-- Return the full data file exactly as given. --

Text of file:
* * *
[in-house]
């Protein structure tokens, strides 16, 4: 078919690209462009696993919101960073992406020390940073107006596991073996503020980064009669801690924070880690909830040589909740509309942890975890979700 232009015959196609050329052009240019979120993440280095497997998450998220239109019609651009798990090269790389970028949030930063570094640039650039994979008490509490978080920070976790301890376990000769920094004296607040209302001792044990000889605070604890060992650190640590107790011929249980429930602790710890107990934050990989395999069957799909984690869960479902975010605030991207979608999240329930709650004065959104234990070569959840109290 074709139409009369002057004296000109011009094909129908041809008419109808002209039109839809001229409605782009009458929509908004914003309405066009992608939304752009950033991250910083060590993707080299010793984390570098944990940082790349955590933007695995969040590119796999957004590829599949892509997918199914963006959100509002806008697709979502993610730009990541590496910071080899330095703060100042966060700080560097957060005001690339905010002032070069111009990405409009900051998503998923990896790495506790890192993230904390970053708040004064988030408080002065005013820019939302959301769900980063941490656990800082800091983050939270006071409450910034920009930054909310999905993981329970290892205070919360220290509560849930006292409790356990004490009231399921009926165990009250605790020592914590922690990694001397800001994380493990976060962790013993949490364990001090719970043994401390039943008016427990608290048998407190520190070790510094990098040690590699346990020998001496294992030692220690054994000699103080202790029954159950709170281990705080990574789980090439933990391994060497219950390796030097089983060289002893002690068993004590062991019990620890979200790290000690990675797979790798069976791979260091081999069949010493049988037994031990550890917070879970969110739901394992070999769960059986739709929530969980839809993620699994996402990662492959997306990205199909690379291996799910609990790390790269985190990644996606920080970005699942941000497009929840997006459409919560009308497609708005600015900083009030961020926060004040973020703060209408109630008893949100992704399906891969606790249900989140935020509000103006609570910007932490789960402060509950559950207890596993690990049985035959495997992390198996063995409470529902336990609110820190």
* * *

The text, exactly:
[in-house]
């Protein structure tokens, strides 16, 4: 078919690209462009696993919101960073992406020390940073107006596991073996503020980064009669801690924070880690909830040589909740509309942890975890979700 232009015959196609050329052009240019979120993440280095497997998450998220239109019609651009798990090269790389970028949030930063570094640039650039994979008490509490978080920070976790301890376990000769920094004296607040209302001792044990000889605070604890060992650190640590107790011929249980429930602790710890107990934050990989395999069957799909984690869960479902975010605030991207979608999240329930709650004065959104234990070569959840109290 074709139409009369002057004296000109011009094909129908041809008419109808002209039109839809001229409605782009009458929509908004914003309405066009992608939304752009950033991250910083060590993707080299010793984390570098944990940082790349955590933007695995969040590119796999957004590829599949892509997918199914963006959100509002806008697709979502993610730009990541590496910071080899330095703060100042966060700080560097957060005001690339905010002032070069111009990405409009900051998503998923990896790495506790890192993230904390970053708040004064988030408080002065005013820019939302959301769900980063941490656990800082800091983050939270006071409450910034920009930054909310999905993981329970290892205070919360220290509560849930006292409790356990004490009231399921009926165990009250605790020592914590922690990694001397800001994380493990976060962790013993949490364990001090719970043994401390039943008016427990608290048998407190520190070790510094990098040690590699346990020998001496294992030692220690054994000699103080202790029954159950709170281990705080990574789980090439933990391994060497219950390796030097089983060289002893002690068993004590062991019990620890979200790290000690990675797979790798069976791979260091081999069949010493049988037994031990550890917070879970969110739901394992070999769960059986739709929530969980839809993620699994996402990662492959997306990205199909690379291996799910609990790390790269985190990644996606920080970005699942941000497009929840997006459409919560009308497609708005600015900083009030961020926060004040973020703060209408109630008893949100992704399906891969606790249900989140935020509000103006609570910007932490789960402060509950559950207890596993690990049985035959495997992390198996063995409470529902336990609110820190």